Al Gore’s carbon footprint is the size of Godzilla’s, but to hear the liberal New Republic magazine’s Emily Atkin tell it, it really “doesn’t matter.”

But it doesn’t really matter only if “do as I say, not as I do” has become the credo of Gore and his fellow climate change alarmists.

The size of Gore’s carbon footprint has become an issue with the Aug. 4 theatrical release of “An Inconvenient Sequel: Truth to Power,” the follow-up to “An Inconvenient Truth,” his 2006 global warming horror film.

Inconveniently for Gore, the sequel is bombing at the box office after receiving mixed reviews from film critics and moviegoers alike. The new film has grossed a meager $2.3 million domestically as of Aug. 13, according to

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As the foremost Chicken Little of the movement warning of impending doom from the burning of fossil fuels that will supposedly cook the planet if the world doesn’t act faster and more furiously to rein in carbon emissions, the former vice president should be leading by example in reducing his own energy consumption.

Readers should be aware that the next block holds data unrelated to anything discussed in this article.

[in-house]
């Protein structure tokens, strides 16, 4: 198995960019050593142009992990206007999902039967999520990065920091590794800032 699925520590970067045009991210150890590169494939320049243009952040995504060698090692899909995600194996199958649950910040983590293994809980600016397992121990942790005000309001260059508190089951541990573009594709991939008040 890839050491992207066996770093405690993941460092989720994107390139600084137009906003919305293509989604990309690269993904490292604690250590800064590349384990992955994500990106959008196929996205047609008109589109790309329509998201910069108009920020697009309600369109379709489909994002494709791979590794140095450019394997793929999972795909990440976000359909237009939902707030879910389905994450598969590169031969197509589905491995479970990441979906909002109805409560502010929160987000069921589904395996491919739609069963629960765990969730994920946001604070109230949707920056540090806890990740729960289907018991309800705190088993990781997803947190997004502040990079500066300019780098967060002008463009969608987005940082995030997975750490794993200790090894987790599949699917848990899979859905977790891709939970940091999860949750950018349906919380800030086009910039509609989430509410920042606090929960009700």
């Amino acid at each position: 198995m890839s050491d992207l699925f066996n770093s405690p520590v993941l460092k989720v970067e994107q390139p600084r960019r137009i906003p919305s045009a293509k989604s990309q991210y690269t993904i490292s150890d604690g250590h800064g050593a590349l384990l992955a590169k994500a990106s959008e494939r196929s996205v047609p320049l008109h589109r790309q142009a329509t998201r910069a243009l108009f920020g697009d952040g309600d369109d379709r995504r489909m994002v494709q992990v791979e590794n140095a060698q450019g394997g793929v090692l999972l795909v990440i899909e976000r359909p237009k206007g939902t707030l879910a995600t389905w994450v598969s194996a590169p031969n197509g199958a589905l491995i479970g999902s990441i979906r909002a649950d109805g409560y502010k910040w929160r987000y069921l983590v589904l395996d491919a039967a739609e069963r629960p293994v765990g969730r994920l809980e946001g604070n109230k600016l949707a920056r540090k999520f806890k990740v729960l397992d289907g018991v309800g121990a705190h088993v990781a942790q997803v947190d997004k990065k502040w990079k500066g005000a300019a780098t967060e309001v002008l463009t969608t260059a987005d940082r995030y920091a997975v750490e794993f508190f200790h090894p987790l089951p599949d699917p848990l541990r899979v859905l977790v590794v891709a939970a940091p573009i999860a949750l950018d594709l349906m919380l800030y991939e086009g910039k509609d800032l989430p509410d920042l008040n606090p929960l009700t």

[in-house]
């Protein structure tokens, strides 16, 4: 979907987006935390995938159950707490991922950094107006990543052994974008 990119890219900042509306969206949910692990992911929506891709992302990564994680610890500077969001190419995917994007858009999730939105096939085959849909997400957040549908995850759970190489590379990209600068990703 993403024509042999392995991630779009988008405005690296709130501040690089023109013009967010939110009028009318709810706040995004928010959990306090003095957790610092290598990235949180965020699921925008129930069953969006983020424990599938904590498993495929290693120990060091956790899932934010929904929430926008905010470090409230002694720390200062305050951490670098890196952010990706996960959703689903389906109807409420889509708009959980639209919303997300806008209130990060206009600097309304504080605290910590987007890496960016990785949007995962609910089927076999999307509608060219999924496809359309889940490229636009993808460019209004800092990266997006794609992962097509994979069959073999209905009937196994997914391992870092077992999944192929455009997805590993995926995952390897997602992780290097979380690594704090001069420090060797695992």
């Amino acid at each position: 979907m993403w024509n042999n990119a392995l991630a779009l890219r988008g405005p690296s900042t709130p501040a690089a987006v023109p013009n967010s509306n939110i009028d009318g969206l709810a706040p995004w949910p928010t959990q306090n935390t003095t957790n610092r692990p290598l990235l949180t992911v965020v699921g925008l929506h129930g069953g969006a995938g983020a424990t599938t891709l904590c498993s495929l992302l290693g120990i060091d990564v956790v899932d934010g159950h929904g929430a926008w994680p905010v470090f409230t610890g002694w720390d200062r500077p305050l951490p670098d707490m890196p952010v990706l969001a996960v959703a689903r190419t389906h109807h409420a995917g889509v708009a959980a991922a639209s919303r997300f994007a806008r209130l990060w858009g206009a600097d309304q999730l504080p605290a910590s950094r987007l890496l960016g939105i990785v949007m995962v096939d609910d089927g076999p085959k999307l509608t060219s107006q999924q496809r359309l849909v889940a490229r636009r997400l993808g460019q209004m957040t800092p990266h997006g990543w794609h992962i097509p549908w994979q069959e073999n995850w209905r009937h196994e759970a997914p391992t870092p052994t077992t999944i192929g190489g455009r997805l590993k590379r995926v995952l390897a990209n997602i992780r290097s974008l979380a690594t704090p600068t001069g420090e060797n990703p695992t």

Yet, according to a report earlier this month from the National Center for Public Policy Research, “Al Gore’s Inconvenient Reality,” the former vice president is still living la vida loca at his Nashville, Tennessee, estate.

While warning of the dire consequences if the rest of us don’t urgently dial back our energy consumption, Gore has not made those same sacrifices himself.

According to the report, compiled from public records requests and information from the Nashville Electric Service, Gore’s 20-room, 10,070-square-foot, Colonial-style mansion consumed an average of 19,241 kilowatt-hours per month—more than 21.3 times that of the U.S. household average of 901 kilowatt-hours monthly.